2. The macroeconomics of accommodation

What is the economic reason for the high degree of accommodation in Colombia? Among the plausible ways of summarizing the experience, given the actual data, is that in practical terms what the Colombian authorities were able to achieve in the mid-1970s was a contract in which lower inflation variability was exchanged for a higher level of inflation. How can this be explained in economic terms? The question is all the more interesting given the fact that the usual result in the empirical literature is the opposite: inflation and inflation variability exhibit a positive, not a negative, cross correlation. 2/

For a (negative) trade-off to exist, some combination of underlying structural features must be present, so that incentives consistent with the result are clearly specified. In particular, there are several questions that should be answered. First, why would the authorities desire to enter into the bargain in the first place? Second, why would the private sector accept it? Third, can moderate inflation stem from this incentive structure?

The analysis of inflation begins by recognizing that the phenomenon is essentially a distributive mechanism for channeling resources from some groups in society to others. 3/ This might not always be a simple transfer from the private to the public sector; in more formal terms, the relation between fiscal deficits and inflation is not usually unique in any satisfactory theoretical sense. In more practical terms, one must note the fact that with exactly the same--or much higher--“permanent” fiscal deficits, a number of countries (all OECD countries, for instance) have managed to maintain lower inflation than Colombia. 1/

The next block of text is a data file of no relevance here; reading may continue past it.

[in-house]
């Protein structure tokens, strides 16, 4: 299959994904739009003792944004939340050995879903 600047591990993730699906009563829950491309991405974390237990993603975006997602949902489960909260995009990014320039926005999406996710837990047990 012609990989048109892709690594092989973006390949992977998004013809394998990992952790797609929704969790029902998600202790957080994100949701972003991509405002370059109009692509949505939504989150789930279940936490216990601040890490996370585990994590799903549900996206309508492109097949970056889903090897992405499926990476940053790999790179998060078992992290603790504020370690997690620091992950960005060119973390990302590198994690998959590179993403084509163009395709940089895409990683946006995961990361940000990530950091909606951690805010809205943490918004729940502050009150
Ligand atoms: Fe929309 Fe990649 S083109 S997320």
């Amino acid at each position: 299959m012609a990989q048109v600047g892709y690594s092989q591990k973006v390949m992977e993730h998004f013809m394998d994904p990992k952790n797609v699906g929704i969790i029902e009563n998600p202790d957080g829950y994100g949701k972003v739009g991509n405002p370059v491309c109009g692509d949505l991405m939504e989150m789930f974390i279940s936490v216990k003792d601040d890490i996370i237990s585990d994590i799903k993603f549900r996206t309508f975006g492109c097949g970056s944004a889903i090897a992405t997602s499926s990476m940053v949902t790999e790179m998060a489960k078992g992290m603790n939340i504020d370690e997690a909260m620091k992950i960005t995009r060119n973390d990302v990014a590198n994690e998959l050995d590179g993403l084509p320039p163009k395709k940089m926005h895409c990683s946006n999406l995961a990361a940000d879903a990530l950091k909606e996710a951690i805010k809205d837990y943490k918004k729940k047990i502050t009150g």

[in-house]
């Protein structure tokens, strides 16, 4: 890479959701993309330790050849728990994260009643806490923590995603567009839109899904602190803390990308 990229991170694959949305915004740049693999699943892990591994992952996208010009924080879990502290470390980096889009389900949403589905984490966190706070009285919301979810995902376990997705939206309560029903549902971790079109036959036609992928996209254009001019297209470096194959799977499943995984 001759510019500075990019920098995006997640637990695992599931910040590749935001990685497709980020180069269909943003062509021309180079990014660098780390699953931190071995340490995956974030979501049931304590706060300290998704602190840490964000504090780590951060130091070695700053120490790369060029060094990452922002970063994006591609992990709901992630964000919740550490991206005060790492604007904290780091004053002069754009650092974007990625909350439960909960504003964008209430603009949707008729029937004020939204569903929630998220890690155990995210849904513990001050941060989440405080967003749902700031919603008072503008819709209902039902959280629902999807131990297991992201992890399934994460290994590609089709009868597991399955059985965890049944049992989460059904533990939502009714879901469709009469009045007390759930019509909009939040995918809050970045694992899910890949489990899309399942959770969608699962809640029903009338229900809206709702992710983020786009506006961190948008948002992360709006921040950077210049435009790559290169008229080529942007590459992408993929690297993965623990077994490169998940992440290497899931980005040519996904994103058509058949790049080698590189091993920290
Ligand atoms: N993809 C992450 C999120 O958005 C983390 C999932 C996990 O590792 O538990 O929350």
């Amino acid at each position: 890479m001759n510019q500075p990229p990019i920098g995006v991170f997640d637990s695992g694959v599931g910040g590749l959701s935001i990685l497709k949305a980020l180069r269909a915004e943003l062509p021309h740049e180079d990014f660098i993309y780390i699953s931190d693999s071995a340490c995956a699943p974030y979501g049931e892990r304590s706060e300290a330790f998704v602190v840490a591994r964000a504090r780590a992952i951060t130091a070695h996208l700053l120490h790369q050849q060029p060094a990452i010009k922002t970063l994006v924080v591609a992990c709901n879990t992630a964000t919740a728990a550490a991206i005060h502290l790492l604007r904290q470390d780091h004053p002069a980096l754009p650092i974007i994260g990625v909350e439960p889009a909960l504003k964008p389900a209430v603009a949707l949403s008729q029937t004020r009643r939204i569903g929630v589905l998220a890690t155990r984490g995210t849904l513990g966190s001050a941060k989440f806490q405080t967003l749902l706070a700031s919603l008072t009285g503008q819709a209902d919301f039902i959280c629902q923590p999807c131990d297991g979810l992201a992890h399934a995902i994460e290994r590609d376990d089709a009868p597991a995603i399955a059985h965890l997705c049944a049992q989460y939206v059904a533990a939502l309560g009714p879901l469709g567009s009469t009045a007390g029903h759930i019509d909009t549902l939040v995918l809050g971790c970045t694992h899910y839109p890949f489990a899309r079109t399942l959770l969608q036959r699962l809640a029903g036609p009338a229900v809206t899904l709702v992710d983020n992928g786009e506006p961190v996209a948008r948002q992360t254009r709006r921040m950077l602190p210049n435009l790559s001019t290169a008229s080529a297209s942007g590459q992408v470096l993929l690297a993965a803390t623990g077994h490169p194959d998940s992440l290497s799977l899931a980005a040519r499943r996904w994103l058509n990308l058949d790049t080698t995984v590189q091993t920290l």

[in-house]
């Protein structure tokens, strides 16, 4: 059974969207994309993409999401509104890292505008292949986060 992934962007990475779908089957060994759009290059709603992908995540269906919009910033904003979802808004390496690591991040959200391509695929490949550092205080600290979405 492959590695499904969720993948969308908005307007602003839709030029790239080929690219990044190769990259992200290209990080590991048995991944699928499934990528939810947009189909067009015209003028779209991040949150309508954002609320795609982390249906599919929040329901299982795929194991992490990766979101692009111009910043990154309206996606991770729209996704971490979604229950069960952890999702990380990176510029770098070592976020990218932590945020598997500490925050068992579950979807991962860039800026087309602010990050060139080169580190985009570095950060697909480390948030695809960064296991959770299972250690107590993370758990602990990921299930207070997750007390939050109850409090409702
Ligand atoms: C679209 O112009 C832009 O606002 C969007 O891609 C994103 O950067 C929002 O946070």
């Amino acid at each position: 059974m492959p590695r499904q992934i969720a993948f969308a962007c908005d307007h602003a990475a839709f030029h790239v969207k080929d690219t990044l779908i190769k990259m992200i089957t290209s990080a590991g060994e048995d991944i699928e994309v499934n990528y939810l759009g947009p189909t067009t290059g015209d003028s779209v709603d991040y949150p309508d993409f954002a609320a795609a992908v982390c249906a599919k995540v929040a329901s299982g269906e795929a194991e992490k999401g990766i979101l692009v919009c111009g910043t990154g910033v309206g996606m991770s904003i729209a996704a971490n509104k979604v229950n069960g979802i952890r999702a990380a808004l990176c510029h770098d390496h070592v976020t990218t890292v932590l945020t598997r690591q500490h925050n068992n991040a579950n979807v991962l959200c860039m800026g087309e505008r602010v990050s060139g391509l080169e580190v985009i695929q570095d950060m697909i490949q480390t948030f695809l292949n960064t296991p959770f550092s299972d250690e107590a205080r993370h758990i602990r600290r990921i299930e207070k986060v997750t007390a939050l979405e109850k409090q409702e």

The lack of a tight relationship between the size of the fiscal deficit and the level of inflation (Chart 2) is not unique to Colombia, nor is it a newly-observed stylized fact. Indeed, the idea that the two variables are linked analytically is based on the notion that a currently-observed fiscal deficit must, at some point in the future and to a significant extent, be monetized. Econometric results obtained in many specific contexts are deal in suggesting that this is not an empirical regularity. King and Plosser (1985), for example, find no evidence in the sense that fiscal deficits have significant power in predicting present or future monetary expansion. Similar, more recent and general results were obtained by authors such as Hafer and Hein (1988) and by De Haan and Zelhorst (1990).